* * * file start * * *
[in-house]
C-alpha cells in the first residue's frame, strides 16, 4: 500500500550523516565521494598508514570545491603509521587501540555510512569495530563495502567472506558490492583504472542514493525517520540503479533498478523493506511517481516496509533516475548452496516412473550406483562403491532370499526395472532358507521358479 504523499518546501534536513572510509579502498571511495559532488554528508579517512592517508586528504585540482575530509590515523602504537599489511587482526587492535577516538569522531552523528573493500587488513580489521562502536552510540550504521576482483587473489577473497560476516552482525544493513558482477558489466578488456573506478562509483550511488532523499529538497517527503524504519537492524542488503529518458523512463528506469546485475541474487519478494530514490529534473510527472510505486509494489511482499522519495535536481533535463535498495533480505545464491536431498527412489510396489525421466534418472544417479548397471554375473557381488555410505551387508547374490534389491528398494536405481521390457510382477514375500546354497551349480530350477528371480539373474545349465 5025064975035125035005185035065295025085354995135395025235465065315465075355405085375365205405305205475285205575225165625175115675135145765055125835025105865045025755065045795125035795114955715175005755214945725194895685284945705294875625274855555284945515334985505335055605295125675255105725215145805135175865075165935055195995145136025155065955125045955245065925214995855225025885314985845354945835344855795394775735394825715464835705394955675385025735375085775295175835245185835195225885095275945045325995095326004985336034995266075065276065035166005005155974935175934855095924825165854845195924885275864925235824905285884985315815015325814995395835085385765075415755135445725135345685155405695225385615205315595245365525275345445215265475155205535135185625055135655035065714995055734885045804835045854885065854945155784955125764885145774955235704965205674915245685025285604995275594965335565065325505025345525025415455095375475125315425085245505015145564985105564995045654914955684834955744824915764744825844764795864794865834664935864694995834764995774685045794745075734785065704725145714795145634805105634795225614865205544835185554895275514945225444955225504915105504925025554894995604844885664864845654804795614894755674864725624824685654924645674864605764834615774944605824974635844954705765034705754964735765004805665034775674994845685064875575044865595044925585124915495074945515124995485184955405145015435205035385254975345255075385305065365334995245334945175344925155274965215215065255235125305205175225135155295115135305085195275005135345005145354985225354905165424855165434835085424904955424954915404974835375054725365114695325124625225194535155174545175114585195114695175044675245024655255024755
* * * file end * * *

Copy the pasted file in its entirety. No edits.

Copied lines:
[in-house]
C-alpha cells in the first residue's frame, strides 16, 4: 500500500550523516565521494598508514570545491603509521587501540555510512569495530563495502567472506558490492583504472542514493525517520540503479533498478523493506511517481516496509533516475548452496516412473550406483562403491532370499526395472532358507521358479 504523499518546501534536513572510509579502498571511495559532488554528508579517512592517508586528504585540482575530509590515523602504537599489511587482526587492535577516538569522531552523528573493500587488513580489521562502536552510540550504521576482483587473489577473497560476516552482525544493513558482477558489466578488456573506478562509483550511488532523499529538497517527503524504519537492524542488503529518458523512463528506469546485475541474487519478494530514490529534473510527472510505486509494489511482499522519495535536481533535463535498495533480505545464491536431498527412489510396489525421466534418472544417479548397471554375473557381488555410505551387508547374490534389491528398494536405481521390457510382477514375500546354497551349480530350477528371480539373474545349465 5025064975035125035005185035065295025085354995135395025235465065315465075355405085375365205405305205475285205575225165625175115675135145765055125835025105865045025755065045795125035795114955715175005755214945725194895685284945705294875625274855555284945515334985505335055605295125675255105725215145805135175865075165935055195995145136025155065955125045955245065925214995855225025885314985845354945835344855795394775735394825715464835705394955675385025735375085775295175835245185835195225885095275945045325995095326004985336034995266075065276065035166005005155974935175934855095924825165854845195924885275864925235824905285884985315815015325814995395835085385765075415755135445725135345685155405695225385615205315595245365525275345445215265475155205535135185625055135655035065714995055734885045804835045854885065854945155784955125764885145774955235704965205674915245685025285604995275594965335565065325505025345525025415455095375475125315425085245505015145564985105564995045654914955684834955744824915764744825844764795864794865834664935864694995834764995774685045794745075734785065704725145714795145634805105634795225614865205544835185554895275514945225444955225504915105504925025554894995604844885664864845654804795614894755674864725624824685654924645674864605764834615774944605824974635844954705765034705754964735765004805665034775674994845685064875575044865595044925585124915495074945515124995485184955405145015435205035385254975345255075385305065365334995245334945175344925155274965215215065255235125305205175225135155295115135305085195275005135345005145354985225354905165424855165434835085424904955424954915404974835375054725365114695325124625225194535155174545175114585195114695175044675245024655255024755